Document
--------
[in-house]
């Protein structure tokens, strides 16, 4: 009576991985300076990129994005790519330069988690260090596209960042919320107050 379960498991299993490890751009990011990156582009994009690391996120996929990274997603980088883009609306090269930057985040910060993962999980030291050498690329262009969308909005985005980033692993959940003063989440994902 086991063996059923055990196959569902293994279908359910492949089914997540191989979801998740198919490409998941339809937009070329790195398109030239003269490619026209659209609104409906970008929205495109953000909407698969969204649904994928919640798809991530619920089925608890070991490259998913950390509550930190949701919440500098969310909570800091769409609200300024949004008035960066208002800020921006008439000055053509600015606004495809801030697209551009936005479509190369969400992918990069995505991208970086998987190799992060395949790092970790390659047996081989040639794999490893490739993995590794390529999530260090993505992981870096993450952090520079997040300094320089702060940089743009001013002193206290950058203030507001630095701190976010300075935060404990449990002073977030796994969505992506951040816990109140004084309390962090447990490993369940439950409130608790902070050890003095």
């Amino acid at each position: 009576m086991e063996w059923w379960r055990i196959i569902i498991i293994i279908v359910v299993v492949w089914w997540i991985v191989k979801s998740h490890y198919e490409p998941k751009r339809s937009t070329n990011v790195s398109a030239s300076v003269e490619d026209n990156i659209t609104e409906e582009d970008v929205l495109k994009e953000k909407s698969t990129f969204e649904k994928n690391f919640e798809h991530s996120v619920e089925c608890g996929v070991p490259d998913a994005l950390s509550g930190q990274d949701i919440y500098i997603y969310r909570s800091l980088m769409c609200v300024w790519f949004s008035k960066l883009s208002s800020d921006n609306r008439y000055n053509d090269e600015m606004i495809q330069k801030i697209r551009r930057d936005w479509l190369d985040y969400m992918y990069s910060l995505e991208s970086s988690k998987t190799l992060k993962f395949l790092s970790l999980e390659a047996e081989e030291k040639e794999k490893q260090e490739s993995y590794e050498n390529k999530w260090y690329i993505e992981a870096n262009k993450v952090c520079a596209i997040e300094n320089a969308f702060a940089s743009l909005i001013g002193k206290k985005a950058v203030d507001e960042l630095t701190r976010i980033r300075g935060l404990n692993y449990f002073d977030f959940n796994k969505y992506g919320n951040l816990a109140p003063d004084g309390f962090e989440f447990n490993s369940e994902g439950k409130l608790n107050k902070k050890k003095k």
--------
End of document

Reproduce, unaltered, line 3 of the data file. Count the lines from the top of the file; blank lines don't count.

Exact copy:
């Amino acid at each position: 009576m086991e063996w059923w379960r055990i196959i569902i498991i293994i279908v359910v299993v492949w089914w997540i991985v191989k979801s998740h490890y198919e490409p998941k751009r339809s937009t070329n990011v790195s398109a030239s300076v003269e490619d026209n990156i659209t609104e409906e582009d970008v929205l495109k994009e953000k909407s698969t990129f969204e649904k994928n690391f919640e798809h991530s996120v619920e089925c608890g996929v070991p490259d998913a994005l950390s509550g930190q990274d949701i919440y500098i997603y969310r909570s800091l980088m769409c609200v300024w790519f949004s008035k960066l883009s208002s800020d921006n609306r008439y000055n053509d090269e600015m606004i495809q330069k801030i697209r551009r930057d936005w479509l190369d985040y969400m992918y990069s910060l995505e991208s970086s988690k998987t190799l992060k993962f395949l790092s970790l999980e390659a047996e081989e030291k040639e794999k490893q260090e490739s993995y590794e050498n390529k999530w260090y690329i993505e992981a870096n262009k993450v952090c520079a596209i997040e300094n320089a969308f702060a940089s743009l909005i001013g002193k206290k985005a950058v203030d507001e960042l630095t701190r976010i980033r300075g935060l404990n692993y449990f002073d977030f959940n796994k969505y992506g919320n951040l816990a109140p003063d004084g309390f962090e989440f447990n490993s369940e994902g439950k409130l608790n107050k902070k050890k003095k």